Cave Story+ (or some form of it) is available right now on PC, OSX, WiiWare and DSiWare right now for $9.99, $9.99 and some amount of Nintendo points. Game was played entirely on the PC on the Easy difficult setting with around 5 hours played and 45% of the achievements unlocked.
We’ve just heard word from Ed Husic, MP for Chifley, who has tweeted that the Coalition has asked that the R18+ bill be sent for an inquiry.
As part of the legislation process, if one MP calls for an inquiry on a proposed bill, that bill must undergo extra scrutiny and further examination by a Standing Committee. This inquiry process is usually utilised for bills that are deemed complex or controversial.
The frustration with this is that, as far as anyone can tell, this really isn’t a controversial topic for anyone but a few vocal minorities. All public consultation on the matter has been overwhelmingly in the postive so referring it to an inquiry seems like the work of someone just looking to delay this as long as possible. The timing is rather curious as well as if the bill doesn’t come back before parliament sits again in March then it won’t be looked at again until May, since they don’t sit in April.
There’s a slim bit of hope that this will be handled by those knowledgeable on the matter and that the turn around time for it could just be a single day. Well this particular news story broke 2 days ago now and I haven’t heard anything so my guess is that it’s not being fast tracked as everyone was hoping it would be. Is that a surprise? Not really as any government process usually takes at least 20 times as long as anyone expects it to but it does show how desperate the gaming community is to see this through if we’re willing to hope for something like that to happen.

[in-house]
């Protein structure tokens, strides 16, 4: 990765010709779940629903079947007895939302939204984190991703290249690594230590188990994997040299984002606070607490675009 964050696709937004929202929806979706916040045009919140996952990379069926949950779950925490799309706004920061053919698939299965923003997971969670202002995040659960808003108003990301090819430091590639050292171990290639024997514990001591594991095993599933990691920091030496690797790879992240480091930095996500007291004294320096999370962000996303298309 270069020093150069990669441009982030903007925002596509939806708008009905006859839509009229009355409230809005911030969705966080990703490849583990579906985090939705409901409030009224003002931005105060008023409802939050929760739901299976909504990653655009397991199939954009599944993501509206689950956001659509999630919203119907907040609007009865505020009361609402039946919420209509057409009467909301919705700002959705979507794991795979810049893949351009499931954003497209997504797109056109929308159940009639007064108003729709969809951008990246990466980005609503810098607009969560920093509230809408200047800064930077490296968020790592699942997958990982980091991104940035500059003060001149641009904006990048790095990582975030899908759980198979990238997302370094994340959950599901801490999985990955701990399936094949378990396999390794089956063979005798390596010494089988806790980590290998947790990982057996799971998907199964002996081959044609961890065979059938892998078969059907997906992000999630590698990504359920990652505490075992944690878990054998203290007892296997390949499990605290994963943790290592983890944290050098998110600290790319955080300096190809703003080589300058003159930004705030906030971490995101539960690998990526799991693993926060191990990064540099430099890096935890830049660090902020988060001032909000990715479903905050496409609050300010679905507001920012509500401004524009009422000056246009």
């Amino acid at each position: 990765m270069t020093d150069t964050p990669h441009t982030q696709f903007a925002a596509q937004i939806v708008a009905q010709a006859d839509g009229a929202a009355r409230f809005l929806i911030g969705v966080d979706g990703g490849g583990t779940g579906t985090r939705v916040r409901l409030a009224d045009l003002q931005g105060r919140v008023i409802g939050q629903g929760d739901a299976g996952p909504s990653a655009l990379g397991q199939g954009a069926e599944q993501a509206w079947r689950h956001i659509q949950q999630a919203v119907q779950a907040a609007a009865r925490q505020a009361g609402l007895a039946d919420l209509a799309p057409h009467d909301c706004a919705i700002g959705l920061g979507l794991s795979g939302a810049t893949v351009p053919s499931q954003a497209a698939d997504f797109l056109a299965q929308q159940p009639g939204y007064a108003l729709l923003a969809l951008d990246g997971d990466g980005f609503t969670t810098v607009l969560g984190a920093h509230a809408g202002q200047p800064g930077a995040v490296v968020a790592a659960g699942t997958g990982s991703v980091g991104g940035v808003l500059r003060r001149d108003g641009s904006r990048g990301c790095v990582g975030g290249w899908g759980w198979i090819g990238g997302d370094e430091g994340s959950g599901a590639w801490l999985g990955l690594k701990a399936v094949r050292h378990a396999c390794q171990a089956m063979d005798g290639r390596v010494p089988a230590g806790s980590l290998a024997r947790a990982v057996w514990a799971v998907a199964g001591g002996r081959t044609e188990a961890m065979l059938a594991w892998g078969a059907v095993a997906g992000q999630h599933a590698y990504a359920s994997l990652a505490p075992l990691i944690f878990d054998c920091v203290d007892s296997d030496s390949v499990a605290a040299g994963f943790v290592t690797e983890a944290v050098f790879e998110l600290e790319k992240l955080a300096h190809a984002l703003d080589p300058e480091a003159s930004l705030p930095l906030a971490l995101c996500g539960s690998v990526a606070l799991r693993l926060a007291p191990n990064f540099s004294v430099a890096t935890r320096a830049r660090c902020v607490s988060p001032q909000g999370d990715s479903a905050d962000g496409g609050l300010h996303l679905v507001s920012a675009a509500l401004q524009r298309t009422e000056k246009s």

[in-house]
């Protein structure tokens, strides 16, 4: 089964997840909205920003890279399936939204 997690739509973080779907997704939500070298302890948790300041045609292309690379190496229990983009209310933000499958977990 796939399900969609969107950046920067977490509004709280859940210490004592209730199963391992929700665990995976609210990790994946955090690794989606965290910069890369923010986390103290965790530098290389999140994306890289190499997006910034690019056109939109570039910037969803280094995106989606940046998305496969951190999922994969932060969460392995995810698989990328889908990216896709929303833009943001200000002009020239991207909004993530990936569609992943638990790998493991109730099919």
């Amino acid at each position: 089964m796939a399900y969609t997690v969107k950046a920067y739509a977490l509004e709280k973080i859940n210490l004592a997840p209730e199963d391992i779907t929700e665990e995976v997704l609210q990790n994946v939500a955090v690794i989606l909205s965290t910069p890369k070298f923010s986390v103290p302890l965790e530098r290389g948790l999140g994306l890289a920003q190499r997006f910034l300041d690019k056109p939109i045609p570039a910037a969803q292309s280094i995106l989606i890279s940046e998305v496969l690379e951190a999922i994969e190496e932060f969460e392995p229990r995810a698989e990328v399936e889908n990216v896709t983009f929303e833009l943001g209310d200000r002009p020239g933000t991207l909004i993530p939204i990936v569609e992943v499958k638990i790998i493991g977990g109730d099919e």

And who can blame them really. By the time this legislation gets into gear it will be well over a decade since it was first talked about and 3 years since people started forming grass roots initiatives to make it happen. It took one Attorney-General retiring, another capitulating and a Minister on a war path just to get to this point and that’s with overwhelming public support. Why something as simple as this has been so difficult for the Australian political system to handle is really beyond me and calls into question just who these people in parliament are representing.